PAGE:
Chapter 28: Abstract

Post-1945 Western Militaries, Female Soldiers, and Gay and Lesbian Rights

Karen Hagemann (UNC–Chapel Hill, Department of History) and D’Ann Campbell (Culver-Stockton College)

In Oxford Handbook of Gender, War, and the Western World since 1600, ed. by Karen Hagemann et al. Oxford and New York: Oxford University Press, 698-726.


This chapter analyzes the changing policies of the professionalizing Western militaries in the post-1945 era towards female, gay, and lesbian soldiers and the challenges they posed to dominant ideas of military masculinity. It discusses the interrelated importance of both gender and sexuality for the determination of the “right to kill and die” for a country. The focus will be on the NATO states Britain, Canada, and the United States. The chapter tries to identify the main enabling and driving factors for policies of integrating women in these three countries, which started in the 1970s, as well as gay and lesbian people that began in the 1990s. It argues that the increasing integration of female, gay, and lesbian soldiers was fostered, first, by the move to professional armies based on volunteers which lead to growing military manpower needs; second, the expanding centrality of de-gendered technological sophistication which allowed the integration of more and more women, because it required skills and knowledge and not mainly strength; third, social movements that pushed for equal rights of women and queer people; and fourth, as a result a change in public opinion.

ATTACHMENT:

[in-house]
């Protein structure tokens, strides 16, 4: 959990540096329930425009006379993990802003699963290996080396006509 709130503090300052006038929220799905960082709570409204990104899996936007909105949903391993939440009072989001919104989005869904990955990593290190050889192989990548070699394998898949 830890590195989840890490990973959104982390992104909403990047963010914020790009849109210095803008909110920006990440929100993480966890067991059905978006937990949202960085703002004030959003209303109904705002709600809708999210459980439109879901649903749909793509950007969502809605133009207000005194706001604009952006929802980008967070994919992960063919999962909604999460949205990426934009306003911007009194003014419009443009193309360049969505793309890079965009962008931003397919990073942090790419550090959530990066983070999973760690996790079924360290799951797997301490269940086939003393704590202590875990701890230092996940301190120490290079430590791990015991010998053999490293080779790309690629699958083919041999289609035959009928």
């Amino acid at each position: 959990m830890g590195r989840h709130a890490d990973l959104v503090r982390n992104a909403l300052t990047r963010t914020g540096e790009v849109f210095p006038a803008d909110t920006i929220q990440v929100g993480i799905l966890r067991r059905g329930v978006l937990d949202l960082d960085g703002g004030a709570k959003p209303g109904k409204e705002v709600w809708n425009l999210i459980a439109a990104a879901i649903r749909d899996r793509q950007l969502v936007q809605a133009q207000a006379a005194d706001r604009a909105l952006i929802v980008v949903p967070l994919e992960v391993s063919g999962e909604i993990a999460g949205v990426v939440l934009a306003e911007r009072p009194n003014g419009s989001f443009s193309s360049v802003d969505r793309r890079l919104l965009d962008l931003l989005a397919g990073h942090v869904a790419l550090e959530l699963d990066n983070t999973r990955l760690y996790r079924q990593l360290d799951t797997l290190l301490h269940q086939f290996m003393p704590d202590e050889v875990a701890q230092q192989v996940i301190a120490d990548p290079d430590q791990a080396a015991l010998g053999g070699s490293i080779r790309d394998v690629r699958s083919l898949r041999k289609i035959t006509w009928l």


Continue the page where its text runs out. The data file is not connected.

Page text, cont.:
Post-1945; Cold War; NATO; Britain, Canada; United States;  professionalization of armies; female soldiers; LGBT soldiers; gender.

Part IV: "From the Global Cold War to the Conflicts of the Post-Cold War Era" of the Oxford Handbook of Gender, War and the Western World since 1600.

To buy an electronic version of this Oxford Handbook chapter click here.

Bibliographic lists: Select Bibliography | Full List

Abstracts: Previous Abstract | Table of Contents | Next Abstract